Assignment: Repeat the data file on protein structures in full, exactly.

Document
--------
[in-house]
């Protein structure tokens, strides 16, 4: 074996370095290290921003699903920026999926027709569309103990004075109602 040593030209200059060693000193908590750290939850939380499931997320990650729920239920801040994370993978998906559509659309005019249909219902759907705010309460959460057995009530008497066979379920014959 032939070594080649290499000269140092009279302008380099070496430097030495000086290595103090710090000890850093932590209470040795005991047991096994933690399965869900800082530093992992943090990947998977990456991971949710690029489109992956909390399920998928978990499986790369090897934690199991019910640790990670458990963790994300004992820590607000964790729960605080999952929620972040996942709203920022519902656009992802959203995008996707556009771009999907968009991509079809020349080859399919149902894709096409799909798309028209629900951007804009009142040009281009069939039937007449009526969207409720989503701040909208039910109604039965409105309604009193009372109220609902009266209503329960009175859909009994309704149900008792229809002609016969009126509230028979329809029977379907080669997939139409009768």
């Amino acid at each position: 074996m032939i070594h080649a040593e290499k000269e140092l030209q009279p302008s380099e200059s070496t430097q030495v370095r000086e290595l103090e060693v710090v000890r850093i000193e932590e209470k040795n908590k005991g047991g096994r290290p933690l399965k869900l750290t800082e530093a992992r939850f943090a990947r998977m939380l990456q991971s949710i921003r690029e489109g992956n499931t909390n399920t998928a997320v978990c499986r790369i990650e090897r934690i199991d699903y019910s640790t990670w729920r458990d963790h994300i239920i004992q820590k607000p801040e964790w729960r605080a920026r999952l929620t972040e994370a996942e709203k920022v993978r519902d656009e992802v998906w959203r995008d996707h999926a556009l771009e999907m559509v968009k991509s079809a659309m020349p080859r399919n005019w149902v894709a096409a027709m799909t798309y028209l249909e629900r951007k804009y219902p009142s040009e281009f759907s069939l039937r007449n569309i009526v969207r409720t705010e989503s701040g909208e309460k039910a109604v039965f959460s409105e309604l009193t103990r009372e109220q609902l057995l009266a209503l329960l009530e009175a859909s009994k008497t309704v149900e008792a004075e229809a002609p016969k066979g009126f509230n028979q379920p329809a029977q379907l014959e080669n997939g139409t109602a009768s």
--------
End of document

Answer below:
[in-house]
């Protein structure tokens, strides 16, 4: 074996370095290290921003699903920026999926027709569309103990004075109602 040593030209200059060693000193908590750290939850939380499931997320990650729920239920801040994370993978998906559509659309005019249909219902759907705010309460959460057995009530008497066979379920014959 032939070594080649290499000269140092009279302008380099070496430097030495000086290595103090710090000890850093932590209470040795005991047991096994933690399965869900800082530093992992943090990947998977990456991971949710690029489109992956909390399920998928978990499986790369090897934690199991019910640790990670458990963790994300004992820590607000964790729960605080999952929620972040996942709203920022519902656009992802959203995008996707556009771009999907968009991509079809020349080859399919149902894709096409799909798309028209629900951007804009009142040009281009069939039937007449009526969207409720989503701040909208039910109604039965409105309604009193009372109220609902009266209503329960009175859909009994309704149900008792229809002609016969009126509230028979329809029977379907080669997939139409009768």
């Amino acid at each position: 074996m032939i070594h080649a040593e290499k000269e140092l030209q009279p302008s380099e200059s070496t430097q030495v370095r000086e290595l103090e060693v710090v000890r850093i000193e932590e209470k040795n908590k005991g047991g096994r290290p933690l399965k869900l750290t800082e530093a992992r939850f943090a990947r998977m939380l990456q991971s949710i921003r690029e489109g992956n499931t909390n399920t998928a997320v978990c499986r790369i990650e090897r934690i199991d699903y019910s640790t990670w729920r458990d963790h994300i239920i004992q820590k607000p801040e964790w729960r605080a920026r999952l929620t972040e994370a996942e709203k920022v993978r519902d656009e992802v998906w959203r995008d996707h999926a556009l771009e999907m559509v968009k991509s079809a659309m020349p080859r399919n005019w149902v894709a096409a027709m799909t798309y028209l249909e629900r951007k804009y219902p009142s040009e281009f759907s069939l039937r007449n569309i009526v969207r409720t705010e989503s701040g909208e309460k039910a109604v039965f959460s409105e309604l009193t103990r009372e109220q609902l057995l009266a209503l329960l009530e009175a859909s009994k008497t309704v149900e008792a004075e229809a002609p016969k066979g009126f509230n028979q379920p329809a029977q379907l014959e080669n997939g139409t109602a009768s």